I have a program that gets a list of GPS waypoints, and wants to figure out their bounding box. The naive way[1] to do this is find the maximum and minimum latitude and longitude, and use the maxes as one corner and the minimums as the other corner.

Off the top of my head, I can think of two ways to do this: Iterate the list of waypoints, comparing to the max and minimum so far, and updating as I go. The list has N points, I have to look at all of them, so O(N), so far so good.

The other way to do it is to do list comprehensions to get the latitudes and longitudes as separate lists, and then call max() and min() on each of those. I would assume that each list comprehension is O(N), and each call to max() or min() is *also* O(N), since they have to look through the whole list to find the maximum or minimum, and so it is 6 loops over the list (2 comprehensions, 2 max() calls, 2 min() calls), and so this is the slower way to do it.

It turns out, not so much.

I ran the code below on Repl.it and got, usually, the list comprehension version being just very slightly faster to twice as fast. Occasionally, the 10,000 instance case is slower, but not all the time.

import random from timeit import default_timer as timer #Try some different sizes of lists for jj in [10, 100, 1000, 10000, 100000, 1000000]: #Set up N waypoints waypoints = [] for ii in range(jj): lat = (random.random() * 360) - 180 lon = (random.random() * 360) - 180 waypoints.append({"lat":lat, "lon":lon}) start = timer() # One loop maxLat = maxLon = -float("inf") minLat = minLon = float("inf") for point in waypoints: lat = float(point["lat"]) if lat < minLat: minLat = lat if lat > maxLat: maxLat = lat lon = float(point["lon"]) if lon < minLon: minLon = lon if lon > maxLon: maxLon = lon mid = timer() # List comprehensions lons = [float(point["lon"]) for point in waypoints] lats = [float(point["lat"]) for point in waypoints] minLat1 = min(lats) minLon1 = min(lons) maxLat1 = max(lats) maxLon1 = max(lons) end = timer() #Print the results print(f"{jj} points") print(f" first way {mid-start}") print(f" second way {end-mid}") print(f" speedup {(mid-start)/(end-mid)}") assert(minLat == minLat1) assert(maxLat == maxLat1) assert(minLon == minLon1) assert(maxLon == maxLon1)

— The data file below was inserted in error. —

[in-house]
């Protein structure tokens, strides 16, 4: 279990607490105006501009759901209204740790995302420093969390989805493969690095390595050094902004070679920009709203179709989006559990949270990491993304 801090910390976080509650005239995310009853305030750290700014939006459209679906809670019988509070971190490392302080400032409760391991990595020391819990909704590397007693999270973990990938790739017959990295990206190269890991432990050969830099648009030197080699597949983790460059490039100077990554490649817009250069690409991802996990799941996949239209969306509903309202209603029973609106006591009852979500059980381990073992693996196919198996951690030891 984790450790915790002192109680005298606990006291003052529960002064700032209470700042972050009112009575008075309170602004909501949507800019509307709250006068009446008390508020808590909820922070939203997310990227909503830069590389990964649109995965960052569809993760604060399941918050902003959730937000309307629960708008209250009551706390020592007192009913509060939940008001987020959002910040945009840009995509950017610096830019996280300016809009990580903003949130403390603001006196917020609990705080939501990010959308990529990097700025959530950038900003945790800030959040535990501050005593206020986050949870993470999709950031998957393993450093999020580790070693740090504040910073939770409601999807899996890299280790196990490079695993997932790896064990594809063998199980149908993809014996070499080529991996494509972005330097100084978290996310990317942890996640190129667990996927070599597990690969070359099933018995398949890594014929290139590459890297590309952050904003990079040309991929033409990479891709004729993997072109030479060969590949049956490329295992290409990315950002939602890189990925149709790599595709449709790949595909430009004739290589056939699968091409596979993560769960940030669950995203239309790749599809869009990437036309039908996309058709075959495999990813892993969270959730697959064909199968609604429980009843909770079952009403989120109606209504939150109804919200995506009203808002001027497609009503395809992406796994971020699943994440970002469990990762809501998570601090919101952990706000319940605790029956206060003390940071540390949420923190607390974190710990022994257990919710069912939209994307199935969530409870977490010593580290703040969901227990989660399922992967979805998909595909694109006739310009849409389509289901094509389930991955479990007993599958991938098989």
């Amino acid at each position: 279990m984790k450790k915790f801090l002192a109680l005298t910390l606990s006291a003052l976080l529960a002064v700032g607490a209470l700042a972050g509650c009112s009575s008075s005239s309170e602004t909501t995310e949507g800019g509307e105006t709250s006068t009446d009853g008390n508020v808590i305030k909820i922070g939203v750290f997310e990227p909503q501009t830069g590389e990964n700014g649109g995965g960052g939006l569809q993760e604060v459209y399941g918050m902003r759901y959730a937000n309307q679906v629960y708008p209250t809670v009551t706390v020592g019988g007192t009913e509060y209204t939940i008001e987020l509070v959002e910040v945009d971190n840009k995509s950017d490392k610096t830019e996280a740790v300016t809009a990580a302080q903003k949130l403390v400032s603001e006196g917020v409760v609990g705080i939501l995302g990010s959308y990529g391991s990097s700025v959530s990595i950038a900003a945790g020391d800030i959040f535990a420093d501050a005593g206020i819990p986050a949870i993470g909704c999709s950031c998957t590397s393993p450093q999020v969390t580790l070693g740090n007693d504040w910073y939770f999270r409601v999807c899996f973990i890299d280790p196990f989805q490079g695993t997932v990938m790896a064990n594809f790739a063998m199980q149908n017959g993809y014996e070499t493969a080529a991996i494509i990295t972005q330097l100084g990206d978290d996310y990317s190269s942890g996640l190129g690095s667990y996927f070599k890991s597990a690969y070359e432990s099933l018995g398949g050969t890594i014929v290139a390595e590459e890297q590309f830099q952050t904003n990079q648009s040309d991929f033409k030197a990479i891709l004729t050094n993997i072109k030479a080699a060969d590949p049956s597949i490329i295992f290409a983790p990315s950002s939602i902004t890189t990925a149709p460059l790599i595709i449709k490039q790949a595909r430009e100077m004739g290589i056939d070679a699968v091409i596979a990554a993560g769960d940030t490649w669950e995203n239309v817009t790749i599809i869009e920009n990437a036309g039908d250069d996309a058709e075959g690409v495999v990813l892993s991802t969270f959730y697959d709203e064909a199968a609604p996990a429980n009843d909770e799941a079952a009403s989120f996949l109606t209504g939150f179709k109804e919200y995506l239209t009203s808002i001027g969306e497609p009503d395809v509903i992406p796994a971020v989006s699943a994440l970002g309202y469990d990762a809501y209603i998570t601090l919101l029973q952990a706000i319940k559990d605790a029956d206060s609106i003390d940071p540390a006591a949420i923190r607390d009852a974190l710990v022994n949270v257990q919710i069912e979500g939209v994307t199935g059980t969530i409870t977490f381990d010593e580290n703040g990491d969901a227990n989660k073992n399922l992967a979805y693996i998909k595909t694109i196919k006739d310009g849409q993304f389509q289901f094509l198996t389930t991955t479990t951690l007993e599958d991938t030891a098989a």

So why is it faster? Clearly, I’m assuming something wrong. I suspect the main thing that I’m assuming wrong is that the constant 6 multiplied by the O(N) matters. It probably doesn’t, and that’s why we typically drop the constant multipliers in runtime comparisons. It’s likely that list comprehensions and max()/min() of iterables are calls to a very fast C implementation, and are just so much faster than my loop in Python that the fact that I’m doing 6 iterations doesn’t really matter.

Another thing that I’m assuming is that max and min are implemented as linear searches over iterables. It’s entirely possible that iterables store references to their maximum and minimum values, and just return that when asked, rather than going looking. I doubt it, since the overhead on removing an element would be large [2], but it is possible.

I haven’t looked into either of these assumptions, since timing the runs answered the question I had (“Which is faster?”), and the follow-on question (“Why?”) isn’t useful to me at this time.

[1] It does some stupid stuff around the poles and across the international date line, for example.

[2] You’ve removed the largest element. What is the new largest? Time to go searching…

Alternatively, the list could be implemented as a parallely-linked-list, where one set of links is the elements in their list order, and the other set is the elements in their sorted order, but then the list [1, 3, 5, “pickles”, <built-in method foo of Bar object at 0x1f34b881>, 6] doesn’t have well-defined links for the sorted order.